CISCO Live: Investing in Australia’s Future

Ken Boal at Cisco LiveCisco VP for ANZ, Ken Boal has spent time with the press corps on the state of Cisco and their investments in Australia.  The following is my live blog of the session.

Boal notes that Cisco had to change the business to get through the $50bn revenue ceiling. He says the company had a healthy paranoia about becoming the next Kodak in the face of emergent cloud tech. They went through a global business optimisation process to transform speed of IT as well as operatios architecture. They had a very good supply chain system, but improved on process. But the biggest area of improvement is in development. 70% of the workforce for CISCO are now in development. And the culture of the business was changed towards speed, while the acquisitions strategy has reflected this speed of IT focus.

Good news is that the results are in. SDN overhang on the stock market price is mostly removed, and stock valuation is around the $150bn range. Globally and localy there has been a return to growth.

On the business vision side, the focus is on digitisation. Cisco has signed a lighthouse agreement with Adelaide to develop a smart city in Australia. The smart city concept is essentially focused on wiring up a city in terms of wi-fi infrastructure. But the reason for the choice of Adelaide was that the state had the greatest vision for sustainable city development and urban planning and infrastructure. They also want to invest in IoT infrastructure in agriculture, mining, etc, as a means of improving productivity.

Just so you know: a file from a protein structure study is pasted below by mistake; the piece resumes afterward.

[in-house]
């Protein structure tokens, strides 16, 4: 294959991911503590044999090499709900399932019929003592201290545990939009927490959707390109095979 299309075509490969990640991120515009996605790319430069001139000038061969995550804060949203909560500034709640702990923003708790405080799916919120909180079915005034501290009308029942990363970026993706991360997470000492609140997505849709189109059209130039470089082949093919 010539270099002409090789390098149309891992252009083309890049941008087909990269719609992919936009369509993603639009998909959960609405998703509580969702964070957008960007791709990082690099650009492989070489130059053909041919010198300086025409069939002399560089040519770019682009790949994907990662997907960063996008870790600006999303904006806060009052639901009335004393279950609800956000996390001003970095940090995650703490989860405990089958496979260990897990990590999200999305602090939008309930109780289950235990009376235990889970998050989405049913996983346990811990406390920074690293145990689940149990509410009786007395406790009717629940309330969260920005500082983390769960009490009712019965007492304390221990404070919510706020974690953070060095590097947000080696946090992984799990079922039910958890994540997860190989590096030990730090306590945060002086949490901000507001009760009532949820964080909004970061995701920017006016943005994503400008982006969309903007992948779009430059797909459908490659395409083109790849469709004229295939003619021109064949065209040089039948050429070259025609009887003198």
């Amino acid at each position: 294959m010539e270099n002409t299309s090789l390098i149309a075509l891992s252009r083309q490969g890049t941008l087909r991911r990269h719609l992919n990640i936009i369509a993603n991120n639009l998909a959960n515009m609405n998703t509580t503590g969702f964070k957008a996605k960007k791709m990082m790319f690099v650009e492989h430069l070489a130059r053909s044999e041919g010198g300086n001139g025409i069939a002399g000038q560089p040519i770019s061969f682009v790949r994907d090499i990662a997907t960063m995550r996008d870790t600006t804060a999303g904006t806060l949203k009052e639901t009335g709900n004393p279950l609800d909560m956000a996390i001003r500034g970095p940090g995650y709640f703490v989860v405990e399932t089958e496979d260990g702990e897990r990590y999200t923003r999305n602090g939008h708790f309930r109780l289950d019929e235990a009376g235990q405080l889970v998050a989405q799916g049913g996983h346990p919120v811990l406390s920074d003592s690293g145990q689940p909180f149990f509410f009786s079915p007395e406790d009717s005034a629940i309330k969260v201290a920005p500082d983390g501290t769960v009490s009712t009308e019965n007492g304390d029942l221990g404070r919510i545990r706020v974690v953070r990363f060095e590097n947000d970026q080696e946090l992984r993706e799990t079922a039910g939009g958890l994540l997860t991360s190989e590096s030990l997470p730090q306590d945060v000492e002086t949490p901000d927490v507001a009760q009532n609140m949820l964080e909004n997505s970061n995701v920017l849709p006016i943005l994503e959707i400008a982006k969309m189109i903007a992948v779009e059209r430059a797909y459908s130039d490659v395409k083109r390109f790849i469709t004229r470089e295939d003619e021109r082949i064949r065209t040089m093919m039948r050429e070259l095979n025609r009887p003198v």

The question Cisco is exporing with customers is, “how do you do SDN and what’s the 3-5 year journey?”. Cisco has been part of the problem with over-complication of systems for acess to data. Now they are going back to simplification and automation of systems to ensure ease of access. How they deliver information securely within the network is a priority for the business.

Cisco believe that IoT will unlock the next phase of productivity for Australia. They want to focus on biotech, biomedical, agriculture, gas/resources, mining service and more. They are presentign themselves as a trusted strategic partner to support economic and social policies.

The new Centre for Innovation will be split between Perth at Curtin Uni and the offices at Sirca in Sydney. Cisco is also investing directly and indirectly in startups, including a major investment in Blackbrd Ventures. But they note that to build a highly skiled productive and competitiove 21st century workforce to capture the opportunities of the next wave of transformation. Cisco now wants to train another 100,000 students in STEM at schools-universities. And finally, they are working on a mentoring program for young STEM students across a range of universities. They are also interested in solving the problem of collaboration between universities and business – a major challenge but something that is working better in the US and UK. (JJ’s comment: I think I should be helping with this!)

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